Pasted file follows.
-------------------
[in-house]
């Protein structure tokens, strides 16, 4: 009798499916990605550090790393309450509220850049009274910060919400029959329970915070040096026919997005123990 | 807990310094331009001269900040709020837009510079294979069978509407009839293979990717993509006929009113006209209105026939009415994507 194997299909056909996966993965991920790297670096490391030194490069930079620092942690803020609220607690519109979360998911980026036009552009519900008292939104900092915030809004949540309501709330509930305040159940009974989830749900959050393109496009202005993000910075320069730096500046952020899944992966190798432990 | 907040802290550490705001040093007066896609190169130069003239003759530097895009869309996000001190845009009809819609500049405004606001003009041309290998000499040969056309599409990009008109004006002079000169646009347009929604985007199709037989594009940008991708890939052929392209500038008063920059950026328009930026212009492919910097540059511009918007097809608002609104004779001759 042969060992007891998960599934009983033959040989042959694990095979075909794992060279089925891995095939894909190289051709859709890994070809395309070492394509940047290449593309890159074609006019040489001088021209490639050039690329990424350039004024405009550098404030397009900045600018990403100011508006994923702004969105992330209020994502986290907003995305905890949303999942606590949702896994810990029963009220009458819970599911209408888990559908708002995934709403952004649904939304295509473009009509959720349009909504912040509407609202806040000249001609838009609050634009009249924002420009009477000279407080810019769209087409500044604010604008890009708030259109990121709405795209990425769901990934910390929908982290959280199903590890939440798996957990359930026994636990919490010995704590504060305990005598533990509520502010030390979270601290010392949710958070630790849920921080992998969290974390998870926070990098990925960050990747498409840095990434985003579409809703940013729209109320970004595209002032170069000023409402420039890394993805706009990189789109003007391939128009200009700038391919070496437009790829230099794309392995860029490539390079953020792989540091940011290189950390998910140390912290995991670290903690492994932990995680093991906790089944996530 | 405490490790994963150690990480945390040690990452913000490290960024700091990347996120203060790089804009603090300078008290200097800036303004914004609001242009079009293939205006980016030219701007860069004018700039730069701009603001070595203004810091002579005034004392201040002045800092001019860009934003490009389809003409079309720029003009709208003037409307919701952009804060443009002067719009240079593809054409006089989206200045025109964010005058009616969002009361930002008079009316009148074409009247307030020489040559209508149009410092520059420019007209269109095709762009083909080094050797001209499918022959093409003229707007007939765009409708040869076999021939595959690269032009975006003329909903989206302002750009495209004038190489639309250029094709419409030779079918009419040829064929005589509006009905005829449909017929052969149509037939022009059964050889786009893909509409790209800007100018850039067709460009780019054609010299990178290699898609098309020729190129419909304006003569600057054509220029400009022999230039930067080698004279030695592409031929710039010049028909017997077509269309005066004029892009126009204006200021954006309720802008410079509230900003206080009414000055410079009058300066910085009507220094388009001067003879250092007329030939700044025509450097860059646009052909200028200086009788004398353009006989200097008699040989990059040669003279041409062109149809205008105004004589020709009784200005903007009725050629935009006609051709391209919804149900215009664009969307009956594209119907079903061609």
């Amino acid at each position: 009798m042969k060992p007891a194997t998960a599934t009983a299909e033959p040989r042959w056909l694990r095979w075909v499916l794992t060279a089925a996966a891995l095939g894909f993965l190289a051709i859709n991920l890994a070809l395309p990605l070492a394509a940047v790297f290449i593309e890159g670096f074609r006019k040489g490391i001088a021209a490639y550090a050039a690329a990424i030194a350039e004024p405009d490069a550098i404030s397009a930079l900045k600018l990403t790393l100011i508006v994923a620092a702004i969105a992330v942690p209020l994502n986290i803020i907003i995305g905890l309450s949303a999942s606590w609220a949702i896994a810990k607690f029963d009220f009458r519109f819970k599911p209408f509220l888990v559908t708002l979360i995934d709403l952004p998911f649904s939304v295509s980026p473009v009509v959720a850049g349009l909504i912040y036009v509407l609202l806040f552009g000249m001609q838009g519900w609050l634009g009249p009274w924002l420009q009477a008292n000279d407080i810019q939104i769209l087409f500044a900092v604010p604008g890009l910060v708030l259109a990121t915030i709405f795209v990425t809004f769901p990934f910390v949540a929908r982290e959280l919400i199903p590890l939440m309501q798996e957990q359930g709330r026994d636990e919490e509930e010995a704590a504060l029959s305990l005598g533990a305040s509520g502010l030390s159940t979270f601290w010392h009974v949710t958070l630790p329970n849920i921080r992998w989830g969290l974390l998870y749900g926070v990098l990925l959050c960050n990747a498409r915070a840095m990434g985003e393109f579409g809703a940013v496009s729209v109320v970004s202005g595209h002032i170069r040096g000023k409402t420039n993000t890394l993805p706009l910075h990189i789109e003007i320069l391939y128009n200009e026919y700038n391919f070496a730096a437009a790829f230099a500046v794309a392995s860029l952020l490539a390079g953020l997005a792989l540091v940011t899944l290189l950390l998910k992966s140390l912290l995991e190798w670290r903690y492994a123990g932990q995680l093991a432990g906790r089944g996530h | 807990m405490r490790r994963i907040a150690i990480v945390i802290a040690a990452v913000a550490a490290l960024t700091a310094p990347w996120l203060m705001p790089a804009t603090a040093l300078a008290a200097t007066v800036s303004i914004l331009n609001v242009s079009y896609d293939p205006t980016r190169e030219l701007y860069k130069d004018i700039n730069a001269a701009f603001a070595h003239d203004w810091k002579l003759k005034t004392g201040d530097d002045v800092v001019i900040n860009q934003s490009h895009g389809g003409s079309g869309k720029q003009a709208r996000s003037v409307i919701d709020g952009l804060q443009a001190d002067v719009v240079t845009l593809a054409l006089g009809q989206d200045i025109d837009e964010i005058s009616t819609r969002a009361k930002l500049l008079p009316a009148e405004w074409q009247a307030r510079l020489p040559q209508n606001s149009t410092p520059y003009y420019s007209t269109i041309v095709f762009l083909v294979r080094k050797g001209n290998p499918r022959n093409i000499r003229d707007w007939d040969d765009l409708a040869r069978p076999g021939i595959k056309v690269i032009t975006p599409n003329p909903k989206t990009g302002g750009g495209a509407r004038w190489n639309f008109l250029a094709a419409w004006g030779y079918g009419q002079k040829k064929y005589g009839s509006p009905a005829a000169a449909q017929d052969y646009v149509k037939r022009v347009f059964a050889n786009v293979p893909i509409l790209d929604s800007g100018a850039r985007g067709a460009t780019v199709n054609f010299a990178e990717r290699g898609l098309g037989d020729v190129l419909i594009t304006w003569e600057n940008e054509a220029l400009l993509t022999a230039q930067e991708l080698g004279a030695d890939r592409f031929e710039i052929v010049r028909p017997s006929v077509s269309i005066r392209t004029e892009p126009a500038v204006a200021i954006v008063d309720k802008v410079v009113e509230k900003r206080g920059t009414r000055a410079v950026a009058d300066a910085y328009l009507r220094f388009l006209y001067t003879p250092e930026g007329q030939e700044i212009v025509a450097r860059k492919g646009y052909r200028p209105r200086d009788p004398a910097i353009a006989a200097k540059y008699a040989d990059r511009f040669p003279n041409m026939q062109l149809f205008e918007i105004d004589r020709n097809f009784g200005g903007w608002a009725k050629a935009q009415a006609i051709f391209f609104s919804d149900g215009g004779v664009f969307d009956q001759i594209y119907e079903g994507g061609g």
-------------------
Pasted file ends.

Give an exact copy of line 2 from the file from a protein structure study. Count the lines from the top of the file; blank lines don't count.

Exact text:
């Protein structure tokens, strides 16, 4: 009798499916990605550090790393309450509220850049009274910060919400029959329970915070040096026919997005123990 | 807990310094331009001269900040709020837009510079294979069978509407009839293979990717993509006929009113006209209105026939009415994507 194997299909056909996966993965991920790297670096490391030194490069930079620092942690803020609220607690519109979360998911980026036009552009519900008292939104900092915030809004949540309501709330509930305040159940009974989830749900959050393109496009202005993000910075320069730096500046952020899944992966190798432990 | 907040802290550490705001040093007066896609190169130069003239003759530097895009869309996000001190845009009809819609500049405004606001003009041309290998000499040969056309599409990009008109004006002079000169646009347009929604985007199709037989594009940008991708890939052929392209500038008063920059950026328009930026212009492919910097540059511009918007097809608002609104004779001759 042969060992007891998960599934009983033959040989042959694990095979075909794992060279089925891995095939894909190289051709859709890994070809395309070492394509940047290449593309890159074609006019040489001088021209490639050039690329990424350039004024405009550098404030397009900045600018990403100011508006994923702004969105992330209020994502986290907003995305905890949303999942606590949702896994810990029963009220009458819970599911209408888990559908708002995934709403952004649904939304295509473009009509959720349009909504912040509407609202806040000249001609838009609050634009009249924002420009009477000279407080810019769209087409500044604010604008890009708030259109990121709405795209990425769901990934910390929908982290959280199903590890939440798996957990359930026994636990919490010995704590504060305990005598533990509520502010030390979270601290010392949710958070630790849920921080992998969290974390998870926070990098990925960050990747498409840095990434985003579409809703940013729209109320970004595209002032170069000023409402420039890394993805706009990189789109003007391939128009200009700038391919070496437009790829230099794309392995860029490539390079953020792989540091940011290189950390998910140390912290995991670290903690492994932990995680093991906790089944996530 | 405490490790994963150690990480945390040690990452913000490290960024700091990347996120203060790089804009603090300078008290200097800036303004914004609001242009079009293939205006980016030219701007860069004018700039730069701009603001070595203004810091002579005034004392201040002045800092001019860009934003490009389809003409079309720029003009709208003037409307919701952009804060443009002067719009240079593809054409006089989206200045025109964010005058009616969002009361930002008079009316009148074409009247307030020489040559209508149009410092520059420019007209269109095709762009083909080094050797001209499918022959093409003229707007007939765009409708040869076999021939595959690269032009975006003329909903989206302002750009495209004038190489639309250029094709419409030779079918009419040829064929005589509006009905005829449909017929052969149509037939022009059964050889786009893909509409790209800007100018850039067709460009780019054609010299990178290699898609098309020729190129419909304006003569600057054509220029400009022999230039930067080698004279030695592409031929710039010049028909017997077509269309005066004029892009126009204006200021954006309720802008410079509230900003206080009414000055410079009058300066910085009507220094388009001067003879250092007329030939700044025509450097860059646009052909200028200086009788004398353009006989200097008699040989990059040669003279041409062109149809205008105004004589020709009784200005903007009725050629935009006609051709391209919804149900215009664009969307009956594209119907079903061609």